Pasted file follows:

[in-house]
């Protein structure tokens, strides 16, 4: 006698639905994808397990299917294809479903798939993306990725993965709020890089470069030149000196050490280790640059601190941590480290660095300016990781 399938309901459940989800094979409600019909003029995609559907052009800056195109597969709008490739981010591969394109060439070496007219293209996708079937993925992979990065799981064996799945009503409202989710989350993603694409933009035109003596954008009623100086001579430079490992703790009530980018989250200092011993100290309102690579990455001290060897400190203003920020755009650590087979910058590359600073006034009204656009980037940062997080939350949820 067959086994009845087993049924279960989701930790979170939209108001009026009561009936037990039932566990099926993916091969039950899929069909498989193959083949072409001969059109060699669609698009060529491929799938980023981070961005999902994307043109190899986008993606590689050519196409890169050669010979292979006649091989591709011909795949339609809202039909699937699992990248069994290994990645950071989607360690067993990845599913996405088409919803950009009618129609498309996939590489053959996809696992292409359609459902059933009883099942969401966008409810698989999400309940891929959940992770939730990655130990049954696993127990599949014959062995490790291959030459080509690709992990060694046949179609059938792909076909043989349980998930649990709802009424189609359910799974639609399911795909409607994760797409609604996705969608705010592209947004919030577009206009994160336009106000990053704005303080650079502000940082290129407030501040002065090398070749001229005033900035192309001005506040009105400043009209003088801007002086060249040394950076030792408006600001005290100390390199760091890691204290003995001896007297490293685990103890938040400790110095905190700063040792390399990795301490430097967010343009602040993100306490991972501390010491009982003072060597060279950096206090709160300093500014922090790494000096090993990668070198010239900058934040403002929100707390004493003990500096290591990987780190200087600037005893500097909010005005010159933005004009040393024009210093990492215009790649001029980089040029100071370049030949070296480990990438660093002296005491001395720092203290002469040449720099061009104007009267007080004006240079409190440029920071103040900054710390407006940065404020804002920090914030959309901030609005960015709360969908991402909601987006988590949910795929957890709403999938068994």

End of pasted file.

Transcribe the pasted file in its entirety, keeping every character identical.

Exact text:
[in-house]
């Protein structure tokens, strides 16, 4: 006698639905994808397990299917294809479903798939993306990725993965709020890089470069030149000196050490280790640059601190941590480290660095300016990781 399938309901459940989800094979409600019909003029995609559907052009800056195109597969709008490739981010591969394109060439070496007219293209996708079937993925992979990065799981064996799945009503409202989710989350993603694409933009035109003596954008009623100086001579430079490992703790009530980018989250200092011993100290309102690579990455001290060897400190203003920020755009650590087979910058590359600073006034009204656009980037940062997080939350949820 067959086994009845087993049924279960989701930790979170939209108001009026009561009936037990039932566990099926993916091969039950899929069909498989193959083949072409001969059109060699669609698009060529491929799938980023981070961005999902994307043109190899986008993606590689050519196409890169050669010979292979006649091989591709011909795949339609809202039909699937699992990248069994290994990645950071989607360690067993990845599913996405088409919803950009009618129609498309996939590489053959996809696992292409359609459902059933009883099942969401966008409810698989999400309940891929959940992770939730990655130990049954696993127990599949014959062995490790291959030459080509690709992990060694046949179609059938792909076909043989349980998930649990709802009424189609359910799974639609399911795909409607994760797409609604996705969608705010592209947004919030577009206009994160336009106000990053704005303080650079502000940082290129407030501040002065090398070749001229005033900035192309001005506040009105400043009209003088801007002086060249040394950076030792408006600001005290100390390199760091890691204290003995001896007297490293685990103890938040400790110095905190700063040792390399990795301490430097967010343009602040993100306490991972501390010491009982003072060597060279950096206090709160300093500014922090790494000096090993990668070198010239900058934040403002929100707390004493003990500096290591990987780190200087600037005893500097909010005005010159933005004009040393024009210093990492215009790649001029980089040029100071370049030949070296480990990438660093002296005491001395720092203290002469040449720099061009104007009267007080004006240079409190440029920071103040900054710390407006940065404020804002920090914030959309901030609005960015709360969908991402909601987006988590949910795929957890709403999938068994």